Dec. 15, 2017
By Mel Ullrich
Achiever Freelance Writer
Army JROTC cadets had an excused absence from their lessons at Arlington High School on Dec. 7 and 8. Instead of studying math, science and history, they learned life lessons in a chilly gymnasium at Christ Church Apostolic on the city’s west side.
On Thursday, Dec. 7, 14 cadets volunteered their time assembling more than 400 packing boxes, unloading tractor trailers filled with food, and sorting the food items into boxes for those in need. It was all part of “Packing Day” for the Christmas Help Program for the Rev. Richard Hunter Ministries.
This year’s packing list: 420 family food boxes filled with hams, turkeys, potatoes, greens, bananas, sweet potatoes, and more – enough food to provide 3,300 people a hearty holiday meal and then some.
“We call this program ‘Christmas Help’ because there are so many needs around the holidays,” said Rev. Hunter. “Before folks can even think about Christmas presents, they’re faced with heating bills going up as the temperatures drop and other expenses. This program provides families with several meals over the holidays to help relieve a little holiday stress so they can focus on what this time of year is really all about.”
Leading the cadets were retired 1st Sgt. Aletha Calloway and 1st Sgt. Richard Woodcox, a JROTC instructor at Arlington High School.
Calloway was instrumental in the growth of the holiday program from its early stages two decades ago. It began with a call of need from Elizabeth Hunter, a custodian at Broad Ripple High School and Hunter’s wife.
“I approached sergeant Calloway, because JROTC cadets are known for their service in the community,” said Elizabeth Hunter. “Every day, I would see these wonderful kids in the hallway. They were always so helpful and friendly – I thought they would be willing to help.” Without hesitation, Calloway agreed.
Mrs. Hunter said the event could not take place without the help of the JROTC cadets. “Twenty years ago, when we started this, I was running around filling boxes, checking people in, and helping them carry the food to their cars,” she said. “Then, during our third year, the cadets joined us, and today we distribute nearly 500 boxes of food.”
“1st Sgt. Calloway has a heart of gold and is very involved in her church and multiple community projects,” said Woodcox. “I was transferred to Broad Ripple at the end of the 2008 school year and that’s when we first worked together on the Rev. Hunter project. Now I want to continue what she started.”
On Friday, Dec. 8, 16 cadets helped distribute the food to families in need, carrying boxes and loading them in cars.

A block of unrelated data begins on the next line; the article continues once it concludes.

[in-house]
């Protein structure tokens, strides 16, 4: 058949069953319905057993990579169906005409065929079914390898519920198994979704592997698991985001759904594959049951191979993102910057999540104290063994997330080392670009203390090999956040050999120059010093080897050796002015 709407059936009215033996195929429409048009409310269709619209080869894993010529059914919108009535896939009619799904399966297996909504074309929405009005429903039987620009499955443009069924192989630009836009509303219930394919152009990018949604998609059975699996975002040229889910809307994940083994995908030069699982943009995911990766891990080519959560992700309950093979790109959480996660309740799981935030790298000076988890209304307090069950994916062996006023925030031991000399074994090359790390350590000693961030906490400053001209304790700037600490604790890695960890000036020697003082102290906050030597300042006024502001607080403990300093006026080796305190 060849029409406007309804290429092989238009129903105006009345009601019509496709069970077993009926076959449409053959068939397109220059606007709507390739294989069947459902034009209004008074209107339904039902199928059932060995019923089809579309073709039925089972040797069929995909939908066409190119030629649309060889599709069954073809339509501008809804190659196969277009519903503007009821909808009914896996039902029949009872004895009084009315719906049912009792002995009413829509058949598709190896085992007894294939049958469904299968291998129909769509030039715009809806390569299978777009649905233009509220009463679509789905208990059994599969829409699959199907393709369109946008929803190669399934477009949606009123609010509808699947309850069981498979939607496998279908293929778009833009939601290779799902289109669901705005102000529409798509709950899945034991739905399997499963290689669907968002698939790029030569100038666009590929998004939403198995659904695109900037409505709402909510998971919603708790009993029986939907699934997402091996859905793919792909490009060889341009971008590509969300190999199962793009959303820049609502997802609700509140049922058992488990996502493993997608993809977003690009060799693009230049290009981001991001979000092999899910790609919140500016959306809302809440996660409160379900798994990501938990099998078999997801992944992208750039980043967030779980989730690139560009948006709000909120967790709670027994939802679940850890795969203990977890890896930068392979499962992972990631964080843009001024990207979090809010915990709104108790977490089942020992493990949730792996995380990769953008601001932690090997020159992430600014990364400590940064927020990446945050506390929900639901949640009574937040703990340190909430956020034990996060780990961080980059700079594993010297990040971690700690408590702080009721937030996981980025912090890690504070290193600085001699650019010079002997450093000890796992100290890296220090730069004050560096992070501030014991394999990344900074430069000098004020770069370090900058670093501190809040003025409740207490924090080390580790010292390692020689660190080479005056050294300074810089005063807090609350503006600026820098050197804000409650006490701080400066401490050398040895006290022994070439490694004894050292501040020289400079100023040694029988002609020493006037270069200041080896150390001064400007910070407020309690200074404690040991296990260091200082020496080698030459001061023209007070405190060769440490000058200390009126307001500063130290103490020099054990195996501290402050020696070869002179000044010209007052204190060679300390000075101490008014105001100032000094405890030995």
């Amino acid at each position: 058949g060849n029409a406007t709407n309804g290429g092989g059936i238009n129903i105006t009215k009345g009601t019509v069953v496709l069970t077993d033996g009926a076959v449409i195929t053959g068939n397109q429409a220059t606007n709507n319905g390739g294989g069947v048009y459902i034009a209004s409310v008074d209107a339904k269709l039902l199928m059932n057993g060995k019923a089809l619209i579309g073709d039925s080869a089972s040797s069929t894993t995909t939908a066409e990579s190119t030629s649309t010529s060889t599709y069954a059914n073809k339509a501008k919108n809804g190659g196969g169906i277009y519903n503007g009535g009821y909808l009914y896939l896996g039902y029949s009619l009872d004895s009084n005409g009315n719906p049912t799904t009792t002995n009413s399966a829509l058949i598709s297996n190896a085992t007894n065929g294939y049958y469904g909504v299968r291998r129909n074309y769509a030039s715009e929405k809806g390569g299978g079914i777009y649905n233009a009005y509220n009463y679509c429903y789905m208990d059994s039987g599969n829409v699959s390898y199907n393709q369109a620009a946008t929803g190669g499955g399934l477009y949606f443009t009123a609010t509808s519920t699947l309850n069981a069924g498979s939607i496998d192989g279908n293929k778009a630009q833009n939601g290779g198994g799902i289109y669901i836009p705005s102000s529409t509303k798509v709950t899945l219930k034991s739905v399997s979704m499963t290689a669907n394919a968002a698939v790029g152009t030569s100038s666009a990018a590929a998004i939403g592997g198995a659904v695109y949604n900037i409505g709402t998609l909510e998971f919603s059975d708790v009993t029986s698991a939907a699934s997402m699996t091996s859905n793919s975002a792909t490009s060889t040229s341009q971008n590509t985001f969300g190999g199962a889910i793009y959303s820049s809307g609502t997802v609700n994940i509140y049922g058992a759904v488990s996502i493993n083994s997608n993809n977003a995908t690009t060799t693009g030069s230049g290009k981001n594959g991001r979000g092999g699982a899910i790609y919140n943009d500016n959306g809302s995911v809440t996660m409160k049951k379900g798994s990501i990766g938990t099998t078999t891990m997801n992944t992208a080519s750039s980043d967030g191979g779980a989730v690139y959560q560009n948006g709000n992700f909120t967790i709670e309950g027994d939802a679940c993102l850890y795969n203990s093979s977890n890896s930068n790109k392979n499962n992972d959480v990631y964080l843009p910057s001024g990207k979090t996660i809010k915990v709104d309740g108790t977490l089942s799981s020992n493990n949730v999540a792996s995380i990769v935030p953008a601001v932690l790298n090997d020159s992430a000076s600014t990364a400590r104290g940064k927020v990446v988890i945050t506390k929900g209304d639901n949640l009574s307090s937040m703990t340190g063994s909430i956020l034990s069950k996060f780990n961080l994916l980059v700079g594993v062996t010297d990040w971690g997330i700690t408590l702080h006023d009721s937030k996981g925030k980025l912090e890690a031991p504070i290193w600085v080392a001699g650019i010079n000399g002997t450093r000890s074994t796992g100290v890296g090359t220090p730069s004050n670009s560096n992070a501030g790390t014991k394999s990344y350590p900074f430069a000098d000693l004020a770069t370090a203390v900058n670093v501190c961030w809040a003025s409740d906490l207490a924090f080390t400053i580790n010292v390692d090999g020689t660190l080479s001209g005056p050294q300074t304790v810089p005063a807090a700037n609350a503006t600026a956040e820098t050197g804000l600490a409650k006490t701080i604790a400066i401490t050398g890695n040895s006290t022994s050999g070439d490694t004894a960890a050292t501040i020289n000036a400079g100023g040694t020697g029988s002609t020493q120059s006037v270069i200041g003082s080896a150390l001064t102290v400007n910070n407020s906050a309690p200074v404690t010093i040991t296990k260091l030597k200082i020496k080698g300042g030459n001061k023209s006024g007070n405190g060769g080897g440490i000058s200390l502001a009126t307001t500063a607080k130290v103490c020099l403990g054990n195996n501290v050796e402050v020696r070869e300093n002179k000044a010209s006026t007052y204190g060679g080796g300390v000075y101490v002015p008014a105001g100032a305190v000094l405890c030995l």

Woodcox said it is always bitter cold when it comes time to distribute the boxes, and the kids have to go in and out of the building repeatedly. He said he’s never heard a single cadet complain about the hard work or the temperature. Following tradition, the temperature was just 20-degrees as the first cars pulled up this year.
“It is heartwarming to do good things,” said Carla M., a sophomore cadet. “Even if it’s cold outside, you’re warm on the inside. And that feeling stays with you every time you think about it, because you know you made a difference in someone else’s life.”
Woodcox said collectively the cadets clocked more than 200 hours of service during their two days at the church. That does not include the time they spent collecting canned goods themselves. Together they collected 608 cans, nearly 1,000 pounds of food for those in need.
“Seeking canned (goods) and other food items in the community, our cadets have set out to help others who are in need during the holiday season and learn the importance of service to others,” said Woodcox.
Many people who received food commented on the cadets’ willingness to help, and their great manners.
“These kids are learning something,” said Woodcox. “That’s really why they’re here and why their instructors are here. You can see it on their faces. They feel good knowing they are helping others less fortunate and that individually and collectively they can make a difference. It’s not a day off from school; it’s a day of work in the community.”
Cadet T’Audra M. summed up the day saying, “It feels good knowing that people who might otherwise have had a tougher time during the holidays can now enjoy a nice, big meal with their families and really enjoy the holidays without stressing about food.”